Humans aren’t the only creatures on earth who raise families, make war or use tools, but they seem to be the only ones who imbue objects with a shared, deep meaning.
Some objects, such as flags, can symbolize a group’s ideals and foster a sense of togetherness, common purpose and connection to the past. This form of reverence will be on display today at the Heart O’ the Hills Veterans of Foreign Wars Post in Kerrville, when locals will observe Flag Day and hold a brief U.S. flag retirement ceremony.
Residents are invited to drop off worn U.S. flags anytime before 6 p.m. at the VFW post, 220 Thompson Drive. At 6 p.m. the short ceremony will commence, and all flags will be disposed of according to the customs of the nation.
“It’s not a celebration,” said VFW Post Commander Jerry Dean Henwood. “It’s a solemn ceremony, and we’ve got several flags that we want to retire.”
Residents may observe the flags being ceremoniously burned, or they may place the flags in the flames themselves.
“It’s very simple,” said Henwood, a Vietnam War veteran who served as a Navy communications technician for four years.
Henwood was at the VFW post on Thursday along with VFW post adjutant Bill Allen. They’ll be involved in today’s flag retirement ceremony. Allen was a historian for the U.S. Air Force for 21 years.
“There are a lot of folks who followed that flag to their deaths,” said Allen.
He noted that many Congressional Medal of Honor recipients during the U.S. Civil War were flag bearers.
“So it’s a flag that we fight under as a veterans organization, and we respect it that way because it’s something that applies to all of us,” Allen said. “It’s a symbol of who and what we’re fighting for.”
Besides holding the flag retirement ceremony every June 14 in observance of Flag Day, members of the VFW post visit local elementary schools — usually near Memorial Day — to explain the importance of the national symbol. Henwood said the kids seem receptive.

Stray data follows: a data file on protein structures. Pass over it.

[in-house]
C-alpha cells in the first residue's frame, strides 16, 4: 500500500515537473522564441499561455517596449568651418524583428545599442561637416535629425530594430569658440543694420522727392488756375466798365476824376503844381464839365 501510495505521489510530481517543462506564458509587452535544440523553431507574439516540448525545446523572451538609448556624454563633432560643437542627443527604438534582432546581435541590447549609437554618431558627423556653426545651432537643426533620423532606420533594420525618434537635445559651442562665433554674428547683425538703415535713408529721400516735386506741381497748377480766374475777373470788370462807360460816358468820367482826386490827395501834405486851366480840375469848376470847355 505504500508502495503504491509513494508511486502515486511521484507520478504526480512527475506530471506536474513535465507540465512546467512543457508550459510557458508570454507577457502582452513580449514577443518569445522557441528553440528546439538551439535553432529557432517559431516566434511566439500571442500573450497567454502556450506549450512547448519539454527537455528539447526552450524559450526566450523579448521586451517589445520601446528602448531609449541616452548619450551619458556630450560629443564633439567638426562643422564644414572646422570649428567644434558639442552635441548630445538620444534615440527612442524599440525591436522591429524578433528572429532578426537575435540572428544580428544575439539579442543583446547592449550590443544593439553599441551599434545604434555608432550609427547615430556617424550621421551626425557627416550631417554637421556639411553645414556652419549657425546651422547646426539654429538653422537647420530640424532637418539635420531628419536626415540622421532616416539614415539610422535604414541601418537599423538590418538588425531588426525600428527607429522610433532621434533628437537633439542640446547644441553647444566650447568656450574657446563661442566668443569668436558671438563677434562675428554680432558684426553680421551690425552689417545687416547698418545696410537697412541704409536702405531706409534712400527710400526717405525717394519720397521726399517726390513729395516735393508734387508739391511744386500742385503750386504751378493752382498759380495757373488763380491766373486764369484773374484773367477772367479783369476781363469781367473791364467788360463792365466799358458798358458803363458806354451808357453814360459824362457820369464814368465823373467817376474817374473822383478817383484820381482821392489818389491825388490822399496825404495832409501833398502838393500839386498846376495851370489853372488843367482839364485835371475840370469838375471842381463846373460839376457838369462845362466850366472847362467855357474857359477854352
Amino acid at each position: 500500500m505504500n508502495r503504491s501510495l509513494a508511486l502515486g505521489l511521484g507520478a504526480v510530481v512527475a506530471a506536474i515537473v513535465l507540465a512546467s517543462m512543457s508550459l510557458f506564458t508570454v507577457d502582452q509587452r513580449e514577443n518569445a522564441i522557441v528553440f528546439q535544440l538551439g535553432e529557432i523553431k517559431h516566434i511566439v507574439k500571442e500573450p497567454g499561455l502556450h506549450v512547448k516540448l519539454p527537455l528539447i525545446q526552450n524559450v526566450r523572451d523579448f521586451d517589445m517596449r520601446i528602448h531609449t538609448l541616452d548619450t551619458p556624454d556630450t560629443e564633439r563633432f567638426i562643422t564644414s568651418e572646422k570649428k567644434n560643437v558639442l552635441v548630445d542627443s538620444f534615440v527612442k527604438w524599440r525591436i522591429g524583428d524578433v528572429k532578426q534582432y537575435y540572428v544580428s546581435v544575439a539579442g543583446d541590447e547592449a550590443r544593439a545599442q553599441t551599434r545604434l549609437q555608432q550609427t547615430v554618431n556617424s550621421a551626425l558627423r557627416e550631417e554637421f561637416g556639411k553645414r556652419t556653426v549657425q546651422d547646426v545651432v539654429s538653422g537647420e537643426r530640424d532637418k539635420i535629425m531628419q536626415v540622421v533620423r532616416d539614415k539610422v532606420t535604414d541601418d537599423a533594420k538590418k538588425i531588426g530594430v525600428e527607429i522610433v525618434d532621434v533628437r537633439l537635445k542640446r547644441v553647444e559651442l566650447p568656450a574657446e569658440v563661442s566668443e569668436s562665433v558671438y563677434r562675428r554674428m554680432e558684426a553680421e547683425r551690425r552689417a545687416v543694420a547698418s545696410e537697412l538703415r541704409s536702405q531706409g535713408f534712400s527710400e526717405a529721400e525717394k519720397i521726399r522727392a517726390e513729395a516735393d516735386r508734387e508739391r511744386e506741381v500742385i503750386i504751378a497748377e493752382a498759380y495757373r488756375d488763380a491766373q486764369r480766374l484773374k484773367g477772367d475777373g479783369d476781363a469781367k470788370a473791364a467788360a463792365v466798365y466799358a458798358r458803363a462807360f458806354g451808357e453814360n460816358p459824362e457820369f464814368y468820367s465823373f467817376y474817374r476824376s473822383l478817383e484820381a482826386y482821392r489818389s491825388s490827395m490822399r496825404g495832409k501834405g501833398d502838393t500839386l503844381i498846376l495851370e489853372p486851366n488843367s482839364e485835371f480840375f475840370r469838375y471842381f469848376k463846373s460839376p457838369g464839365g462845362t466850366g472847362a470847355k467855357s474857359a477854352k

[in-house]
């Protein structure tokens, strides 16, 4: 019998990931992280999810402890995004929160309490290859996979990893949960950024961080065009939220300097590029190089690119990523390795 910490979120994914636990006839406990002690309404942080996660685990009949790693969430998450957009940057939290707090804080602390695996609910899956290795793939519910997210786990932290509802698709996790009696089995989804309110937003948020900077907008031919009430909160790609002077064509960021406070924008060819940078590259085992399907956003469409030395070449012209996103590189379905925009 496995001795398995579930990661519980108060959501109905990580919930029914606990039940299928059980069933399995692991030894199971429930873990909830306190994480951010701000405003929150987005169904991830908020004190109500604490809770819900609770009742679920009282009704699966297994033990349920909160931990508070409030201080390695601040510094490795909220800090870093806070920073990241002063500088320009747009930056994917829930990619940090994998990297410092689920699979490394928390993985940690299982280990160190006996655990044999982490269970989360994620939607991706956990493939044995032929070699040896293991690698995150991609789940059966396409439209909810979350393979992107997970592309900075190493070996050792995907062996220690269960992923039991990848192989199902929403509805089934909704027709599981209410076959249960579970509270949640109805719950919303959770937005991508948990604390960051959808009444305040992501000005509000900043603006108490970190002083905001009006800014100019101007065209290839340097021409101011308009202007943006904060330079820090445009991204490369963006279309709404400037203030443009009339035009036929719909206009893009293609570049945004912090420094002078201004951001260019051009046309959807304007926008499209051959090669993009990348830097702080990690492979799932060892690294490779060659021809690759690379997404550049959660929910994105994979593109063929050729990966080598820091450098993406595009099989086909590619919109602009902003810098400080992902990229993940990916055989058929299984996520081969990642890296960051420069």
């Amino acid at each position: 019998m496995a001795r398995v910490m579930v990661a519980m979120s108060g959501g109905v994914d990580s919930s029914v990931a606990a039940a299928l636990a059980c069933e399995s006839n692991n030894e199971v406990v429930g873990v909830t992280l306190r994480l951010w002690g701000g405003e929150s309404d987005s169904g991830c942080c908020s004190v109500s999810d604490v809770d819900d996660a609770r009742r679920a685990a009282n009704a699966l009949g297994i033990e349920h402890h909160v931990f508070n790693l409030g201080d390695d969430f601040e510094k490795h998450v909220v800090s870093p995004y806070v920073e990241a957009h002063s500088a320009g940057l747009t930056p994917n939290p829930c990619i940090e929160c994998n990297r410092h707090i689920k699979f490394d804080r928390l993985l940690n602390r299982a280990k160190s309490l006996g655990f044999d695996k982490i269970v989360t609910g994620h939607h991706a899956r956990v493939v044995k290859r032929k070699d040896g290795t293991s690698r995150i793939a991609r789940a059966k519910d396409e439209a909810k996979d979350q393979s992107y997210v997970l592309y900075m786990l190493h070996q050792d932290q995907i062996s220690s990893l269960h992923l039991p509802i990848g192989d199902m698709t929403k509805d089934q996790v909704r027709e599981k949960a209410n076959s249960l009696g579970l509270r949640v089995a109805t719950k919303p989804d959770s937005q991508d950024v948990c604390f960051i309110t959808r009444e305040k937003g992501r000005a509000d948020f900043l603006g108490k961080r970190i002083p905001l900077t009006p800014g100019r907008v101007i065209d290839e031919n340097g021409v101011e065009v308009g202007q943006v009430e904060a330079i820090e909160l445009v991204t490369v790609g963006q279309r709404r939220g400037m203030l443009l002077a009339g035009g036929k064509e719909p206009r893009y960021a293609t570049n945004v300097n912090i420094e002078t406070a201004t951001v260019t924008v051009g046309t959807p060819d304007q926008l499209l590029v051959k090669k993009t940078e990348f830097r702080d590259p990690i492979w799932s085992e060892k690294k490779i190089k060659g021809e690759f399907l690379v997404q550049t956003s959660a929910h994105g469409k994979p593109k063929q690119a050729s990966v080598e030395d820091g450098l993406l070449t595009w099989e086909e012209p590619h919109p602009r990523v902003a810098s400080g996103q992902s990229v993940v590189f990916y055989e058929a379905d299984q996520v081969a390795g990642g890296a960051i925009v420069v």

But that’s not necessarily true elsewhere, indicated Allen. He spent a lot of time around school kids as a military historian in San Antonio.
“There’s a big difference between a big city and out here,” said Allen, who also served 21 more years in civil service in the same role. He’s a veteran of Operation Desert Storm in the Middle East and Operation Uphold Democracy in Haiti.
“When I was young, you respected the flag, you respected what it stood for, you respected the soldiers, sailors and airmen that fought for this country,” Henwood said. “Now they seem to have lost that.”
For Henwood, Allen and other members of the VFW post, the U.S. flag is nothing short of a symbol that helps maintain civilization. A nation that loses respect for its flag and forgets its values and its history is in trouble, the men said.
Henwood said America could end up like a Third-World country unless the nation’s values are maintained.
The men agreed that among other things, the flag symbolizes the kind of liberty that lets people seize opportunities in life, leading to greater prosperity for all.
“You could either make what you want to make of yourself or not — it’s there whether you take advantage of it or not,” Henwood said. “It’s entirely up to you. Prosperity is whenever you’ve reached that goal because of liberty. ... You can basically do what you want to in this country.”
American patriotism may be at a record low. Only 47 percent of U.S. respondents to a 2018, Gallup survey said they were extremely proud to be Americans — the lowest percentage tracked by Gallup. Those who said they were very proud made up 25 percent, 7 percent said they were a little proud and 3 percent said they were not at all proud.
The survey consisted of 1,520 telephone interviews conducted for all 50 states from June 1 to 13, 2018.
According to a 2015 Pew Research Center poll, just 34 percent of Americans said they have a “very great” or a “good” deal of trust and confidence in the political wisdom of the American people. Those who had “not very much” confidence or “no confidence at all” comprised 63 percent of respondents.
“If you cannot believe in America, there’s not much you can believe in,” Allen said.
Although Henwood and Allen expressed some pessimism about the nation, they said there’s hope, especially when they see the patriotism of some of the younger locals, such as members of Tivy High School’s Junior ROTC program.
“The Tivy Hgh School had their Junior ROTC awards ceremony in April, and it was awesome,” Allen said. “Us and some other veterans organizations gave out awards to these young kids, and I was amazed at these guys.”